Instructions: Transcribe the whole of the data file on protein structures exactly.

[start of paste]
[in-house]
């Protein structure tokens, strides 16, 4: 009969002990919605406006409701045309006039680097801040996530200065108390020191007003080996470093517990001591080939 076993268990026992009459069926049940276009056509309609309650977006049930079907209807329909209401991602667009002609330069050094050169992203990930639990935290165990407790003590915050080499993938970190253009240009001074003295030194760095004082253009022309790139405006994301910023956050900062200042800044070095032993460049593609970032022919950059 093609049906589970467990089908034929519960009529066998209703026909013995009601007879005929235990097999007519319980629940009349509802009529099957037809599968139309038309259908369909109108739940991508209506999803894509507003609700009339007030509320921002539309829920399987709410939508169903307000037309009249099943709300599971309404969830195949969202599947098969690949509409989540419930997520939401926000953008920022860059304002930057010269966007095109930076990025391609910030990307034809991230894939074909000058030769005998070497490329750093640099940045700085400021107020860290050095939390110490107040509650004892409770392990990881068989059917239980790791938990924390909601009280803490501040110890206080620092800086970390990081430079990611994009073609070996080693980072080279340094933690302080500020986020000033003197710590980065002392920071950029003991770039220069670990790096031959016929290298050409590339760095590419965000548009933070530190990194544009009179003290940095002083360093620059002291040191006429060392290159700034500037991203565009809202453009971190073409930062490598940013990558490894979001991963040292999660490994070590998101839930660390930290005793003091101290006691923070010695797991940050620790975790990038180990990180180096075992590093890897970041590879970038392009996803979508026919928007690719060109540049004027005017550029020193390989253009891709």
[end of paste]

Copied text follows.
[in-house]
């Protein structure tokens, strides 16, 4: 009969002990919605406006409701045309006039680097801040996530200065108390020191007003080996470093517990001591080939 076993268990026992009459069926049940276009056509309609309650977006049930079907209807329909209401991602667009002609330069050094050169992203990930639990935290165990407790003590915050080499993938970190253009240009001074003295030194760095004082253009022309790139405006994301910023956050900062200042800044070095032993460049593609970032022919950059 093609049906589970467990089908034929519960009529066998209703026909013995009601007879005929235990097999007519319980629940009349509802009529099957037809599968139309038309259908369909109108739940991508209506999803894509507003609700009339007030509320921002539309829920399987709410939508169903307000037309009249099943709300599971309404969830195949969202599947098969690949509409989540419930997520939401926000953008920022860059304002930057010269966007095109930076990025391609910030990307034809991230894939074909000058030769005998070497490329750093640099940045700085400021107020860290050095939390110490107040509650004892409770392990990881068989059917239980790791938990924390909601009280803490501040110890206080620092800086970390990081430079990611994009073609070996080693980072080279340094933690302080500020986020000033003197710590980065002392920071950029003991770039220069670990790096031959016929290298050409590339760095590419965000548009933070530190990194544009009179003290940095002083360093620059002291040191006429060392290159700034500037991203565009809202453009971190073409930062490598940013990558490894979001991963040292999660490994070590998101839930660390930290005793003091101290006691923070010695797991940050620790975790990038180990990180180096075992590093890897970041590879970038392009996803979508026919928007690719060109540049004027005017550029020193390989253009891709």